This ‘adventure’ into Libya is one of the most ill-conceived, poorly coordinated efforts that has ever come out of the United Nations, a body famous for ill-conceived, poorly-coordinated policy. Especially when other leaders in the region are committing the same types of atrocities, such as Saleh, the president of Yemen, who just killed 56 civilians with sniper fire. Are we going to attack Yemen next? While France and others are screaming for Ghadafi’s removal, I haven’t heard a single statement about whom or what sort of government would replace him. Does anyone have any idea at all? Does anyone care?
One thing’s for sure – I was wrong about the Obama administration understanding we can’t simply walk away after causing Ghadafi’s fall. Apparently we can – and will.
Excellent insight Brad (or maybe hindsight?). Your comments are spot-on. Please keep the blog going. This is more accurate info than we get in Politico.
I guess those of us that do read your blog have NO influence on what is happening. You should make sure your congressman is reading your stuff–he/she may need to make a smart comment to the administration! I sure feel smarter after reading it. 😉
I think this earns quote of the day: “This ‘adventure’ into Libya is one of the most ill-conceived, poorly coordinated efforts that has ever come out of the United Nations, a body famous for ill-conceived, poorly-coordinated policy.”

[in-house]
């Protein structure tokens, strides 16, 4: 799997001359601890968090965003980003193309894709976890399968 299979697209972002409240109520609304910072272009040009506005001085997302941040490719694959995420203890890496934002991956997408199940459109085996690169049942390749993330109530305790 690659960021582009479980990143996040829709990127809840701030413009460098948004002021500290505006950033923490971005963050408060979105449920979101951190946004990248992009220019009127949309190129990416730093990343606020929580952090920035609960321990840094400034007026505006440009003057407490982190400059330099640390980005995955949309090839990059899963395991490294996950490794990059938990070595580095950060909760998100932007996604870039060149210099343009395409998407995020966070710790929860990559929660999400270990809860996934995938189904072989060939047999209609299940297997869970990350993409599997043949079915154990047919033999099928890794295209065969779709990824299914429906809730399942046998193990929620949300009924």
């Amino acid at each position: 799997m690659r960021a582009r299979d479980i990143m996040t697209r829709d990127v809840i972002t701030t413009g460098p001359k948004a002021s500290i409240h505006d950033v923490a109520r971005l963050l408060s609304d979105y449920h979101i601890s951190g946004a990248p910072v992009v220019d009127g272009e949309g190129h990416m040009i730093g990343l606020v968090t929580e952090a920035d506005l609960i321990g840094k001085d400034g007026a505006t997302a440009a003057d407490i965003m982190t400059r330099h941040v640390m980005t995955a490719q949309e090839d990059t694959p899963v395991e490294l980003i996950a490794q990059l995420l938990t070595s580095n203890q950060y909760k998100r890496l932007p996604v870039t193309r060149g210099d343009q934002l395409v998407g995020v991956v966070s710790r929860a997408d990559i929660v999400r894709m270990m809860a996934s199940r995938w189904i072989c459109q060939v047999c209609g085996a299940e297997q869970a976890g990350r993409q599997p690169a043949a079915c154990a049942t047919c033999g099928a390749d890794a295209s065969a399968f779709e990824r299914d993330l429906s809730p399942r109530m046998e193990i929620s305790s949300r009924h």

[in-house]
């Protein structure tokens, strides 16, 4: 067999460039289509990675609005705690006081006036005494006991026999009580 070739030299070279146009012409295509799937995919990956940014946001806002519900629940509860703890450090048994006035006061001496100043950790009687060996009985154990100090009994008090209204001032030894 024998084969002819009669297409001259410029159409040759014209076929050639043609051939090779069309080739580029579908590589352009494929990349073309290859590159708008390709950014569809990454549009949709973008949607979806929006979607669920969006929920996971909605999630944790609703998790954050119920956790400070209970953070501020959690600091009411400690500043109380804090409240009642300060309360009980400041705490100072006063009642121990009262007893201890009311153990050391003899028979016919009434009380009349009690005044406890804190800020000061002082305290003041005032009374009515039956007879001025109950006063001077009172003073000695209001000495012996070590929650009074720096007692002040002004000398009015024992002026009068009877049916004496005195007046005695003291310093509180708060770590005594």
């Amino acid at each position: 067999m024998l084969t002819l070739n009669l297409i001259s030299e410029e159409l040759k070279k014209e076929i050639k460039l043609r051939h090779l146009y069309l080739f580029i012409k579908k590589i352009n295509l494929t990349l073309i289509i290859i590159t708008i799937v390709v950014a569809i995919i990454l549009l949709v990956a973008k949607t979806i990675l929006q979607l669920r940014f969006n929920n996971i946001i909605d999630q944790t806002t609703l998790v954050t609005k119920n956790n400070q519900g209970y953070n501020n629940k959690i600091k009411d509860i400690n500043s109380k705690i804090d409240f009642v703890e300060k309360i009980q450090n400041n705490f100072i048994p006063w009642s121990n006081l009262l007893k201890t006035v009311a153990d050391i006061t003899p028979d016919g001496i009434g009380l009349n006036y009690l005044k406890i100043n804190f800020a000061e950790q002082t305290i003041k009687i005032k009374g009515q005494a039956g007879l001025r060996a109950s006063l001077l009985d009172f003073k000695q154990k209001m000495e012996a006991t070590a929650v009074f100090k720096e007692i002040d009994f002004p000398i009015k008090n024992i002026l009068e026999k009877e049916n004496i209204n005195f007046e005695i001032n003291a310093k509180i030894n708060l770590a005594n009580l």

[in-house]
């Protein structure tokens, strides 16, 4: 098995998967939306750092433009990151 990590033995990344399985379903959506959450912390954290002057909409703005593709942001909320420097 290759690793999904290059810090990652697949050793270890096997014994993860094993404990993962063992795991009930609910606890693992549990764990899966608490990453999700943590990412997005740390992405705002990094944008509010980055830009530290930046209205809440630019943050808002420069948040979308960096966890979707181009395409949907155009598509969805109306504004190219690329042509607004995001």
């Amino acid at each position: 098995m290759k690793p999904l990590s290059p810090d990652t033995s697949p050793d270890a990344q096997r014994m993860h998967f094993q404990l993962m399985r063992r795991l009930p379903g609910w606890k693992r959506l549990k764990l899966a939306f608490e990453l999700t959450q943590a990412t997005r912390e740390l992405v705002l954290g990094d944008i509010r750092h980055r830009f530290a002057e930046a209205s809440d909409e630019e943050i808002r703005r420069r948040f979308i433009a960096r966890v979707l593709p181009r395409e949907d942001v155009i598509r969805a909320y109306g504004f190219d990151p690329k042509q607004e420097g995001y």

Agreed about this being the same “strategy” of 1998 that got us….nowhere. Apparently throwing missiles at a problem makes it go away in the minds of many politicians.
I agree with your assessment “ill-conceived, poorly coordinated”.
I wanted to thank you for your book. I just finished reading “One Rough Man” and truly enjoyed it.
I just posted the review.
Can we look forward to a second book or perhaps another book with Pike and Jennifer?
This is what happens when “leaders” (using the term loosely) want to “do the right thing” or at least LOOK tough for the world. They cannot commit. Too afraid of doing the wrong thing. I would have more respect if they would have either stayed out of the whole thing militarily OR bombed the living be-jesus out of them and seriously tried to take out Ghadafi. At least have the balls to make a real decision and then pursue it.
This feeble attempt by the administration to take everyone’s attention off of the budget debacle will only result in our getting deeply involved in a third concurant war with an Arab State.
This has already grown beyond a no-fly zone. We are the de-facto close air support for the rebels.
It is amazing that some of the best and brightest the US has to offer came up with such a botched-up batch of B.S. as we see in this Libyan ‘adventure’. I know it’s easy to arm-chair quarterback but, really??
I really enjoy your insight my friend, keep it up….and the book was great!
Sharing your views, I wrote Obama advising against this meddling in a culture we still only marginally understand. I didn’t ask for a response.
I do not know if this involvement is a distraction as we try to exit Afghanistan with a modicum of grace or if it is born from a keen insight gleaned from our intelligence services. (I suspect the latter is not the case as MG Flynn observed in Afghanistan, Intel is “barely relevant.”)
I am still hopefull about Obama. I wouldn’t have wasted the time writing Bush.